Q & A with Nikki Gemmell – Author of On Quiet
Behind the scenes with bestselling author Nikki Gemmell, author of On Quiet.
Nikki Gemmell is a bestselling international author of nine books. Her latest, On Quiet, is a meditation on the necessity of quiet in an increasingly-loud world. Of sound, and of stillness. She tells us what inspired her, her literary inspirations and how motherhood, and parenthood, affected her writing process.
Q–What prompted the rumination on ‘Quiet’?
I was drowning in a cram of busyness, in screens and deadlines and jabber and a constant cry of “mu-uuum.” Couldn’t simplify my life. I needed the medicine of quiet because noise was making me sick; I was losing myself in the midst of it all. By researching quietism I wrote myself into it, and was rescued.
Q–What literature or stories did you reach out for in writing On Quiet? Tell us more about the artworks and stories you reference.
The book examines many different art forms, and their relationship to quietude, taking in everything from Katherine Mansfield and Virginia Woolf to Will Self, Mark Rothko and Jean Arp to Emily Kngwarreye.
Q–Being a mother, and motherhood in general, is a central part to the story in On Quiet. How do you find peace amidst the chaos of parenthood?
In the cram of motherhood it’s hard to find quiet because you’ve given yourself over so completely to someone else. It’s a complex annihilation, and hard to find quietude in the midst of that. Quietness, I’ve learnt, comes with letting go of what you cannot change. And marinating yourself in nature whenever you can. And learning to say no, more often; learning to embrace the liberation inherent in that word, particularly for a woman. I say no to a lot of demands now, so that I can concentrate on the two things that matter most to me - my family and my work. This was a revelation. I no longer feel so pulled and tugged by the demands of life. I’ve shed some friends in the process, those who were heart sinkers rather than heart lifters. I needed to, to feel buoyed by quietude.
Q–Are there any particular individuals that you believe epitomise the values of ‘quietude’ espoused in the book?
Marilynne Robinson, the writer. Her novels envelop you with a sense of contemplative, deeply considered quietude. And the fourteenth century philosopher and theologian, Julian of Norwich, who was the first woman to write a book in the English language as a far as we know. Her meditative prose brings you down to a beautiful stillness. “All shall be well, and all shall be well, and all manner of things shall be well.” (Stolen by T. S. Eliot in his poem, “Little Gidding.”)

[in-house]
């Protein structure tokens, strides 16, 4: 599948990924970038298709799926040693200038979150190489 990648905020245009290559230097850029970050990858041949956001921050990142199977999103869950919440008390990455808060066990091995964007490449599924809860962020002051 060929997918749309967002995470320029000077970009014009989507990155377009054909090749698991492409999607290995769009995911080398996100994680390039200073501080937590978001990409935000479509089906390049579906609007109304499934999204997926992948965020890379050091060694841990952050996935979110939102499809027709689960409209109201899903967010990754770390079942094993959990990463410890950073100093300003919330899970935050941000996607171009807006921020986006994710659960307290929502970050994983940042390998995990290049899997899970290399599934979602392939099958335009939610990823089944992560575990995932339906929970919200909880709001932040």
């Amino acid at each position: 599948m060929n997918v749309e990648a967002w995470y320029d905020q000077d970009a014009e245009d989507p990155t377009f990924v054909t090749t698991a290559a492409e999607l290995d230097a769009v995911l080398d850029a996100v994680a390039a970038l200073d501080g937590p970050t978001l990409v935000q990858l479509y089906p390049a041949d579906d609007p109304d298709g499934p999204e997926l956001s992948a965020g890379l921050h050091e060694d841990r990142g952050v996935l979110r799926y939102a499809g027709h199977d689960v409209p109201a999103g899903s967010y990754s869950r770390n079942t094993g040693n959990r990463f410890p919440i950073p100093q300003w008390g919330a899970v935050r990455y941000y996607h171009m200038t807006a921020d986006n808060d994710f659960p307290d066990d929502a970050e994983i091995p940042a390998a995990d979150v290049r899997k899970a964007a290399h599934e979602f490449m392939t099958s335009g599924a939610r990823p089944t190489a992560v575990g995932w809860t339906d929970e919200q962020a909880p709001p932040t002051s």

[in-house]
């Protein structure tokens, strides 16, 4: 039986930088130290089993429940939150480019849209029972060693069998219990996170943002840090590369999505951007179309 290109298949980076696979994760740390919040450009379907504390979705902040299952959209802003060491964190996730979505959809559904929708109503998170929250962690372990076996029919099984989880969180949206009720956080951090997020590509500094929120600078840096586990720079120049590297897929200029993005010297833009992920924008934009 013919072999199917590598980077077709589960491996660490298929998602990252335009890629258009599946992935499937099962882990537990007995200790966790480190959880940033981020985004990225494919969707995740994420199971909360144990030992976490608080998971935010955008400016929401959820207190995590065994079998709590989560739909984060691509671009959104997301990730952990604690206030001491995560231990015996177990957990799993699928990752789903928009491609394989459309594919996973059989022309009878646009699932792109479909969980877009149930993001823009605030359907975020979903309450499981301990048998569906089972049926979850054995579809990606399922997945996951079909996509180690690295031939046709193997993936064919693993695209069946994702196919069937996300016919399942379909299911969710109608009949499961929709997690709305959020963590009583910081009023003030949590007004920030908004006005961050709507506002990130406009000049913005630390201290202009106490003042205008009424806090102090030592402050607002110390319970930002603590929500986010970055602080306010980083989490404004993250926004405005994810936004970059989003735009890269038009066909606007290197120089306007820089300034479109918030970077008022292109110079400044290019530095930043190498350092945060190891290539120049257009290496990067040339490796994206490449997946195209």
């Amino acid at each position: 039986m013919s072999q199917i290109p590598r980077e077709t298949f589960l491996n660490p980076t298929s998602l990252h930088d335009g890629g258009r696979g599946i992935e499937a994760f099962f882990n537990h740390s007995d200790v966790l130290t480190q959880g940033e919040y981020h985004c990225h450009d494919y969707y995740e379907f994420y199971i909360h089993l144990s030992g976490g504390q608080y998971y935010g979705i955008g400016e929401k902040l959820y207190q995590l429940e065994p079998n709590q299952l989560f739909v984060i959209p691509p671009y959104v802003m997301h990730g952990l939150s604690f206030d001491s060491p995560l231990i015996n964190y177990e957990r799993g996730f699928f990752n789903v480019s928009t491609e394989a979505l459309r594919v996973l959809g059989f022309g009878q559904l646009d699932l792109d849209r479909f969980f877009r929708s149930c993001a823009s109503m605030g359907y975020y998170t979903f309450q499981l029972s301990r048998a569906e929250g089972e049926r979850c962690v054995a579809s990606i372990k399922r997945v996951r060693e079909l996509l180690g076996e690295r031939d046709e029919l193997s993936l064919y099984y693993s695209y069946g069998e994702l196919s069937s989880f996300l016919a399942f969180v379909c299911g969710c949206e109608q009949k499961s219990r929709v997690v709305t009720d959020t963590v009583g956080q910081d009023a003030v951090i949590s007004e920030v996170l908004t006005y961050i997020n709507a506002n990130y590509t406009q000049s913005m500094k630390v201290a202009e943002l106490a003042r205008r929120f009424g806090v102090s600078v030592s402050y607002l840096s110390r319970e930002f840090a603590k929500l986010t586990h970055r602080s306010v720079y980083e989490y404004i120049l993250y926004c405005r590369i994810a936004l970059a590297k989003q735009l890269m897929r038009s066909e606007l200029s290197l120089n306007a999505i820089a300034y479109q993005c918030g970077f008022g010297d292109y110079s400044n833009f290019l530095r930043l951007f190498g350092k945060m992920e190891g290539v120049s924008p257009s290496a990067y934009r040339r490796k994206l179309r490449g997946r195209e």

Q–Is there something essentially feminine, or female, about ‘quiet’?
Women are not meant to be quiet. Our true natures are loud and sparky and strong. Yet women are told from a young age to be quiet, obedient, neat, meek; to reduce that roaring spark within us to something contained and controllable. Quiet is a tool of the patriarchy to to silence, to render the female invisible, especially as we age. As women, let us not be quiet with our voices. Because by being quiet we are rendered invisble.
Q–Do you think digital detoxes are essential, or essentially redundant in an age reliant on constant communication? What would you suggest to those seeking to live a life blessed with ‘quietude’s replenishing bliss’ – yet can’t separate themselves from being constantly connected?
Get a safe. Similar to one in a hotel room. I did, from the local office supply shop. We lock all the kids devices away in it on a regular basis; when the screen agitation and aggro curdles. And then little faces are turned outward to the world again, and creativity unfurls, and wonder, and calm. The safe introduced quietude into our family, and rescued us.